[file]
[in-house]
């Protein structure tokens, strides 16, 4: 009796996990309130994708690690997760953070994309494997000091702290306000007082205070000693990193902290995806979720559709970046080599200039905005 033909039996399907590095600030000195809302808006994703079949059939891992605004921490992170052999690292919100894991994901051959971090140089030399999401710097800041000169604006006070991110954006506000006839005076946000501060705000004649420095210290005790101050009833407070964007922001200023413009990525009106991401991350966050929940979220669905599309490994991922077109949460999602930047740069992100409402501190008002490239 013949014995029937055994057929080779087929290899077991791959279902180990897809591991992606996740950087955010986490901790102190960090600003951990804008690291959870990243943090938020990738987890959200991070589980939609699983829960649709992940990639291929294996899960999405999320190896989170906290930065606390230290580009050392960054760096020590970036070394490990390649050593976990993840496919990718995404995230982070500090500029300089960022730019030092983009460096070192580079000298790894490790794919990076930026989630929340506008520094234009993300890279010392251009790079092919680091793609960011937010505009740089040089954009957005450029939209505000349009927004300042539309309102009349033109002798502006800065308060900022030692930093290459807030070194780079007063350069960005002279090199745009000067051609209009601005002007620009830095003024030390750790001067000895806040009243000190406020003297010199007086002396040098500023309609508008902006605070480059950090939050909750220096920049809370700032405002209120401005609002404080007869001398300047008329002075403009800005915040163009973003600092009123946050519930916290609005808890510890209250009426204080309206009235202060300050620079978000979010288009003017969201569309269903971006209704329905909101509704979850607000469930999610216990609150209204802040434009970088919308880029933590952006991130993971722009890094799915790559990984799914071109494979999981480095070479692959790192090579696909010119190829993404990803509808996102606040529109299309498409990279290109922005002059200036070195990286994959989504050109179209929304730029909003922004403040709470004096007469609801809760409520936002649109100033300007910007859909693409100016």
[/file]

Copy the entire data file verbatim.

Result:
[in-house]
């Protein structure tokens, strides 16, 4: 009796996990309130994708690690997760953070994309494997000091702290306000007082205070000693990193902290995806979720559709970046080599200039905005 033909039996399907590095600030000195809302808006994703079949059939891992605004921490992170052999690292919100894991994901051959971090140089030399999401710097800041000169604006006070991110954006506000006839005076946000501060705000004649420095210290005790101050009833407070964007922001200023413009990525009106991401991350966050929940979220669905599309490994991922077109949460999602930047740069992100409402501190008002490239 013949014995029937055994057929080779087929290899077991791959279902180990897809591991992606996740950087955010986490901790102190960090600003951990804008690291959870990243943090938020990738987890959200991070589980939609699983829960649709992940990639291929294996899960999405999320190896989170906290930065606390230290580009050392960054760096020590970036070394490990390649050593976990993840496919990718995404995230982070500090500029300089960022730019030092983009460096070192580079000298790894490790794919990076930026989630929340506008520094234009993300890279010392251009790079092919680091793609960011937010505009740089040089954009957005450029939209505000349009927004300042539309309102009349033109002798502006800065308060900022030692930093290459807030070194780079007063350069960005002279090199745009000067051609209009601005002007620009830095003024030390750790001067000895806040009243000190406020003297010199007086002396040098500023309609508008902006605070480059950090939050909750220096920049809370700032405002209120401005609002404080007869001398300047008329002075403009800005915040163009973003600092009123946050519930916290609005808890510890209250009426204080309206009235202060300050620079978000979010288009003017969201569309269903971006209704329905909101509704979850607000469930999610216990609150209204802040434009970088919308880029933590952006991130993971722009890094799915790559990984799914071109494979999981480095070479692959790192090579696909010119190829993404990803509808996102606040529109299309498409990279290109922005002059200036070195990286994959989504050109179209929304730029909003922004403040709470004096007469609801809760409520936002649109100033300007910007859909693409100016």